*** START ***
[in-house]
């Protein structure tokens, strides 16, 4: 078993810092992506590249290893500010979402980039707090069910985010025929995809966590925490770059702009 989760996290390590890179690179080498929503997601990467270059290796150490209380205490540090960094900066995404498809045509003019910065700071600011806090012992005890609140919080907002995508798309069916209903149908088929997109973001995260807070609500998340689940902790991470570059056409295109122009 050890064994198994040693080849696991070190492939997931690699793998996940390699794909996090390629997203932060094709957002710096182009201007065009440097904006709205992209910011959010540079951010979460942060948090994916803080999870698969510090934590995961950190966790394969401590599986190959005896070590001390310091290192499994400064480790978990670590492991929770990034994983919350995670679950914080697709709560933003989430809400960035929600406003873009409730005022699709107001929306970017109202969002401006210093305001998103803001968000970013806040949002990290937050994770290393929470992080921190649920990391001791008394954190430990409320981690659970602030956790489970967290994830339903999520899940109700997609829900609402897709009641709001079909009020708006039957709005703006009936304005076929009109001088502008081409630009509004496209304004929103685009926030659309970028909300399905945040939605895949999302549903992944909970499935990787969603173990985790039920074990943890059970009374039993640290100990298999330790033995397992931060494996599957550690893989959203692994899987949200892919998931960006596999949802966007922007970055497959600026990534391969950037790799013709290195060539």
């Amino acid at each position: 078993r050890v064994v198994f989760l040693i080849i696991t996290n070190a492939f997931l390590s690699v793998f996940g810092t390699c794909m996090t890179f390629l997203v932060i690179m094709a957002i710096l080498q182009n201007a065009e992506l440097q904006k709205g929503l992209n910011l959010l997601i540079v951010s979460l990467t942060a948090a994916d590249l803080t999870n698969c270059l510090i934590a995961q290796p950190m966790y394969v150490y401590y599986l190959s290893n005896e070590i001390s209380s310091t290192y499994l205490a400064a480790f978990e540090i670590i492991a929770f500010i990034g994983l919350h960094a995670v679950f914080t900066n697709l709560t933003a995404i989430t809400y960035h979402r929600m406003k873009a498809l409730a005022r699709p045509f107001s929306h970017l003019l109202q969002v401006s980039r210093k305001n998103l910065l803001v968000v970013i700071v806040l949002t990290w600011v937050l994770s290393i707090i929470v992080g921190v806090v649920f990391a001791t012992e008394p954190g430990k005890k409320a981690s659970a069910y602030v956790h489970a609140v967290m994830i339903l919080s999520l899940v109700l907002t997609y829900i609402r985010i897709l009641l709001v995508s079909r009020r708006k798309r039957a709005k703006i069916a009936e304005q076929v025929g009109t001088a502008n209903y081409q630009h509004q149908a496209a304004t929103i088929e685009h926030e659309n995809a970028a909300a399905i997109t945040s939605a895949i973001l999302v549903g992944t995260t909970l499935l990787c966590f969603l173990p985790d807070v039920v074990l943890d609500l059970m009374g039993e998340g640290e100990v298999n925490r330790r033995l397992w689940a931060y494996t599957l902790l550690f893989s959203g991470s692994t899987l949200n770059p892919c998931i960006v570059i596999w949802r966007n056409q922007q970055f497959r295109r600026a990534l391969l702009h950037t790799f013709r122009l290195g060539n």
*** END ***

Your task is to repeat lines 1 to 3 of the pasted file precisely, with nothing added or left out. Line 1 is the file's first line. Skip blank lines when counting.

[in-house]
């Protein structure tokens, strides 16, 4: 078993810092992506590249290893500010979402980039707090069910985010025929995809966590925490770059702009 989760996290390590890179690179080498929503997601990467270059290796150490209380205490540090960094900066995404498809045509003019910065700071600011806090012992005890609140919080907002995508798309069916209903149908088929997109973001995260807070609500998340689940902790991470570059056409295109122009 050890064994198994040693080849696991070190492939997931690699793998996940390699794909996090390629997203932060094709957002710096182009201007065009440097904006709205992209910011959010540079951010979460942060948090994916803080999870698969510090934590995961950190966790394969401590599986190959005896070590001390310091290192499994400064480790978990670590492991929770990034994983919350995670679950914080697709709560933003989430809400960035929600406003873009409730005022699709107001929306970017109202969002401006210093305001998103803001968000970013806040949002990290937050994770290393929470992080921190649920990391001791008394954190430990409320981690659970602030956790489970967290994830339903999520899940109700997609829900609402897709009641709001079909009020708006039957709005703006009936304005076929009109001088502008081409630009509004496209304004929103685009926030659309970028909300399905945040939605895949999302549903992944909970499935990787969603173990985790039920074990943890059970009374039993640290100990298999330790033995397992931060494996599957550690893989959203692994899987949200892919998931960006596999949802966007922007970055497959600026990534391969950037790799013709290195060539």
């Amino acid at each position: 078993r050890v064994v198994f989760l040693i080849i696991t996290n070190a492939f997931l390590s690699v793998f996940g810092t390699c794909m996090t890179f390629l997203v932060i690179m094709a957002i710096l080498q182009n201007a065009e992506l440097q904006k709205g929503l992209n910011l959010l997601i540079v951010s979460l990467t942060a948090a994916d590249l803080t999870n698969c270059l510090i934590a995961q290796p950190m966790y394969v150490y401590y599986l190959s290893n005896e070590i001390s209380s310091t290192y499994l205490a400064a480790f978990e540090i670590i492991a929770f500010i990034g994983l919350h960094a995670v679950f914080t900066n697709l709560t933003a995404i989430t809400y960035h979402r929600m406003k873009a498809l409730a005022r699709p045509f107001s929306h970017l003019l109202q969002v401006s980039r210093k305001n998103l910065l803001v968000v970013i700071v806040l949002t990290w600011v937050l994770s290393i707090i929470v992080g921190v806090v649920f990391a001791t012992e008394p954190g430990k005890k409320a981690s659970a069910y602030v956790h489970a609140v967290m994830i339903l919080s999520l899940v109700l907002t997609y829900i609402r985010i897709l009641l709001v995508s079909r009020r708006k798309r039957a709005k703006i069916a009936e304005q076929v025929g009109t001088a502008n209903y081409q630009h509004q149908a496209a304004t929103i088929e685009h926030e659309n995809a970028a909300a399905i997109t945040s939605a895949i973001l999302v549903g992944t995260t909970l499935l990787c966590f969603l173990p985790d807070v039920v074990l943890d609500l059970m009374g039993e998340g640290e100990v298999n925490r330790r033995l397992w689940a931060y494996t599957l902790l550690f893989s959203g991470s692994t899987l949200n770059p892919c998931i960006v570059i596999w949802r966007n056409q922007q970055f497959r295109r600026a990534l391969l702009h950037t790799f013709r122009l290195g060539n």